Award Date


Degree Type


Degree Name

Doctor of Philosophy (PhD)



First Committee Member

Catherine Dingley

Second Committee Member

Lori Candela

Third Committee Member

Du Feng

Fourth Committee Member

Megan Pfitzinger Lippe

Fifth Committee Member

Jennifer Keene

Number of Pages



Introduction Approximately 40 million people are currently in need of palliative care (PC), and this number is predicted to increase due to the aging population and increasing longevity. Providing PC in the acute care setting leads to better quality and clinical outcomes, reduced inpatient hospital costs, and improved efficiency. Despite evidence indicating the benefits of PC, timely referrals and provision of PC in the acute care setting are lacking in part due to the complex interplay of factors that nurses must navigate, such as limited preparation, knowledge, and self-efficacy; nurse/provider attitudes; and patient/family and institutional barriers. A paucity of research exists that reflects a comprehensive approach, integrating the complexities of the clinical setting and encompassing the multidimensional factors. The purpose of this study was to examine the factors that influence the nature and frequency of self-reported PC practices of nurses in the acute care setting by using a comprehensive approach. Methods A descriptive, cross-sectional design, guided by Bandura’s Social Cognitive Theory as the theoretical framework, was used to examine the effects of nurses’ personal factors (palliative and EOL care knowledge, self-efficacy, palliative and EOL care education, attitudes toward care of the dying), and environmental factors (nurse-perceived patient/family barriers and institutional/unit factors) on nurses’ PC practices in the acute care setting. Registered nurses in Nevada (N = 325) completed an electronic survey containing items from a demographic questionnaire and six other measures (UNPCKS, CARES-PC, FATCOD, Institutional/unit factors subscale, Patient and family barriers subscale, and PCPS-E). Hierarchical multiple linear regression analysis was used to evaluate the degree to which each set of independent variables explained the variance in self-reported frequency of PC practices of acute care nurses while controlling for the others. Results Step one (demographics) explained 12.3% of the variance (F(7, 245) = 4.916, p < .001). Step two (personal factors) explained 19.4% (F(5, 240)= 13.678, p < .001). Step three (environmental factors) explained 0.4% [F(2, 238)= 9.053, p = .519]. The final regression model with demographics, personal factors, and environmental factors, accounted for 32.1% of the variance in the frequency of nurses’ self-reported PC practices, with personal factors contributing most significantly, and was significant [F(14, 238) = 8.050, p < .001]. Discussion While the practice context and environment, things external to the nurse, influence nurses’ PC practices to an extent, factors that are internal (personal factors, specifically attitudes and self-efficacy) are the most important predictors of behavior. This study advanced our knowledge regarding the factors that influence the self-reported PC practices of acute care nurses, and numerous implications for nursing practice, education, policy, and research were identified. The innovative aim of this study was to examine these factors simultaneously in a comprehensive model and determine the collective effects of nurses’ personal factors and environmental factors on the variance in the frequency of acute care nurses’ self-reported PC practices while controlling for demographic variables.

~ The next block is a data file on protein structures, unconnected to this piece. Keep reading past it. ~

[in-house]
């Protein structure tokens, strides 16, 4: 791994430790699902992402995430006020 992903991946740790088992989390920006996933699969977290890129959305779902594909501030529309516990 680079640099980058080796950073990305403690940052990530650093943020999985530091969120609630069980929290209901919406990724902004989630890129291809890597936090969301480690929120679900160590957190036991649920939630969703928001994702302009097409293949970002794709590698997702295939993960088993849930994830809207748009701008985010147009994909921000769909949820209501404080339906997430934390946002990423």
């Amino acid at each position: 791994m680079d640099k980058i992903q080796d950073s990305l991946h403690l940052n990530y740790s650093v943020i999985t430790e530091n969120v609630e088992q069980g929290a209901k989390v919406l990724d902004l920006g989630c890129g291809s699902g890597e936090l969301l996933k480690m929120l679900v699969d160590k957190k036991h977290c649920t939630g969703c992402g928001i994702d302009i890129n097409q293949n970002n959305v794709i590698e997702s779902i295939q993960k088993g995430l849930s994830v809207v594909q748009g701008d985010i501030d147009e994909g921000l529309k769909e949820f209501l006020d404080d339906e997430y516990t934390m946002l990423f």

Acute Care Nursing; End of Life Care; Primary Palliative Care; Social Cognitive Theory



File Format


File Size

2000 KB

Degree Grantor

University of Nevada, Las Vegas




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Included in

Nursing Commons